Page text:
Digital Energy: 2010-11 Distinguished Lecturer Jim Crompton - Putting the Focus on Data

Speaker Jim Crompton
Manager of Upstream Architecture Chevron Global Upstream IT Jim Crompton holds the position of Manager of Upstream Architecture in the Chevron Global Upstream IT organization.  He earned a BS in Geophysical Eng., MS in Geophysics from the Colorado School of Mines and an MBA from Our Lady of the Lake ...

Manager of Upstream Architecture
Chevron Global Upstream IT


Jim Crompton holds the position of Manager of Upstream Architecture in the Chevron Global Upstream IT organization.  He earned a BS in Geophysical Eng., MS in Geophysics from the Colorado School of Mines and an MBA from Our Lady of the Lake University.  In 1993, as IT Manager for the Gulf of Mexico Business Unit, Crompton led one of the first desktop PC standardization projects in Chevron.



In 1997, Jim was names the Principal Technical Advisor for IT, where he was responsible assessment of emerging technology and strategic planning for the IT function.  He served as chair of the API general committee for electronic commerce ( PIDX) and was able to influence the direction of the standards setting activities towards emerging technologies, such as XML, and new electronic business models in the industry. 



Jim participated in the IT merger integration study team in 2001 as part of the Chevron & Texaco merger which developed the IT organization structure and IT strategic direction for the corporation, where he received a President's Award for this activity. In 2002, Jim was selected to be a Chevron Fellow. Jim also works on Chevron’s i-field program in the area of emerging solutions.


Full Description

Data is a critical business asset which drives decisions on where to invest, when to divest and how to operate more efficiently. The business wants to focus on using data and expects IT to manage data. However, IT often focuses on the technology to capture, store data and even to visualize data but the ownership of the lifecycle of data is often ill defined.

 

This is not a new problem. Many studies point out the productivity loss felt when a lot of time is spent looking for data and making sure what is found is correct, complete and in the right format.  While some of the issues are mitigated by our current experienced workforce, what will happen when the experience leaves?  The new workforce is digitally literate with high expectations but can they perform at a high level with a poor understanding of data? Can the new engineer recognize when critical data is missing or wrong?  Will they be able to recognize when a logical conclusion is not the right one?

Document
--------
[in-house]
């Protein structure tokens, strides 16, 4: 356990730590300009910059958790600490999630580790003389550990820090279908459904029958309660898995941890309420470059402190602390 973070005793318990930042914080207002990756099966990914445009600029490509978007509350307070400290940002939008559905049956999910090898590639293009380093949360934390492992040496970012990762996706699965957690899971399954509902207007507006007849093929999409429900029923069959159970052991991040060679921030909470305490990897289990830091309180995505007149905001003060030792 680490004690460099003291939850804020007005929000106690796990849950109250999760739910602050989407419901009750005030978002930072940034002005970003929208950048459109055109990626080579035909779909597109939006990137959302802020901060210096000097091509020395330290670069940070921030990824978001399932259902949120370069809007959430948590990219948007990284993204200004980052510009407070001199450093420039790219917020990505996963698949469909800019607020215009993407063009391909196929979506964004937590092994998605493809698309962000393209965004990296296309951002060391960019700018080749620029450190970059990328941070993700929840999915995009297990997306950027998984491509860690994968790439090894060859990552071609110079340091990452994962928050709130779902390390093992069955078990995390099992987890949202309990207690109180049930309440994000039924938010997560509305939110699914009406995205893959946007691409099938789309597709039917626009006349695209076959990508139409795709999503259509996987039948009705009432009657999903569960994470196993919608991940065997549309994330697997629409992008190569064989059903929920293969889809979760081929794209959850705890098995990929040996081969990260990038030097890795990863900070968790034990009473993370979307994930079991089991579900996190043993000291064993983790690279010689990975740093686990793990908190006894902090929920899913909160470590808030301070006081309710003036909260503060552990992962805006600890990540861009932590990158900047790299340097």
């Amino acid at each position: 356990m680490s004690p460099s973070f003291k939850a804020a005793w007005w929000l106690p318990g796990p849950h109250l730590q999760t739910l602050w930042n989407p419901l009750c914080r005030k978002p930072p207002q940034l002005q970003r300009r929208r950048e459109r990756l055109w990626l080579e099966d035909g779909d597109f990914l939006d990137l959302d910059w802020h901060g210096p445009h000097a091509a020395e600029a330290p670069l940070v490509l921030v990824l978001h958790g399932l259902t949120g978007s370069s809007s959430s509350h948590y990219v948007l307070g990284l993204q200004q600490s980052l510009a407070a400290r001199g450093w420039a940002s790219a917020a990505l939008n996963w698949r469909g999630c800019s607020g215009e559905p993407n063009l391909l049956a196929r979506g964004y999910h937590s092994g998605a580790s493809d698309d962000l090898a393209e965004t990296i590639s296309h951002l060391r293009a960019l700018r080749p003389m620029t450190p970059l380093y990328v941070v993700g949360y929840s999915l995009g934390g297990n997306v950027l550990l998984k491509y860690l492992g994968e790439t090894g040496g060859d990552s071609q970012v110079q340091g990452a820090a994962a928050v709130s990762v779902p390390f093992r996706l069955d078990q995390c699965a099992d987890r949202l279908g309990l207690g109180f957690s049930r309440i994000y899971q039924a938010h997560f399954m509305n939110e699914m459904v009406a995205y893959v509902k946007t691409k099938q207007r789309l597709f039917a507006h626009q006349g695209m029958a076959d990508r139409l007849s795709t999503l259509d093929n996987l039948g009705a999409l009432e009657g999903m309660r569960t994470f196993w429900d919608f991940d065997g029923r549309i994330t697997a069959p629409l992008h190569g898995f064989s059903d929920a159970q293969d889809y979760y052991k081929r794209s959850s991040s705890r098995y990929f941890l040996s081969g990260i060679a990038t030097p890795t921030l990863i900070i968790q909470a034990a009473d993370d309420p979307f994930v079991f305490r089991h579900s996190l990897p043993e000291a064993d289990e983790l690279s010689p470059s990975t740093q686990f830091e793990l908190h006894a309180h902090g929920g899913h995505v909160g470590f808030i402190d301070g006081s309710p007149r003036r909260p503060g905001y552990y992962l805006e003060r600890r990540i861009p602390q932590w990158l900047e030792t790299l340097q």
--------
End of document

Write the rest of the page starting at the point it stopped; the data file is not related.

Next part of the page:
The importance of data should be a business priority.  Managing data in silos (structured data, documents, transactions, models) increases the resistance to efficient data flow.  As many different people are involved in new workflows, a solution design for one specific discipline becomes a barrier for others.  In some applications, the need to see the bigger picture becomes more important than reaching specific answers.

 

Data silos continue to survive waves of new technology development. The data explosion and the availability of powerful desktop tools create hundreds more data silos for the organization to manage. There is not a simple answer or technology to fix the current situation but there are practical recommendations to help us get back on the road to “’trusted data, easily found.”

 

The approach starts through a better understanding of business process and how information flow leads to decisions. Other practical steps include: data governance, common reference and master data, data quality management, and looking at the data lifecycle by managing data from its capture/creation, storage, access, use, archive and disposal.

Organizer Roger Hite

When?

Wed, Apr. 20, 2011
11:30 a.m. - 1 p.m. US/Central

How Much?

A $5 donation for the SPE-GCS Scholarship Fund has automatically been added to the registration fee. Use OptOut in the Discount Code field if you do not wish to donate at this time.
Event has ended

Where?

Courtyard on St. James Place
1885 Saint James Pl
Houston, Texas 77056
USA

Refund Policy: You must notify the SPE-GCS office of your intent to cancel at least 24 hours prior to the event date to receive a refund. For all refund inquiries, email spe-gcs@spe.org. View our Terms & Conditions for more information.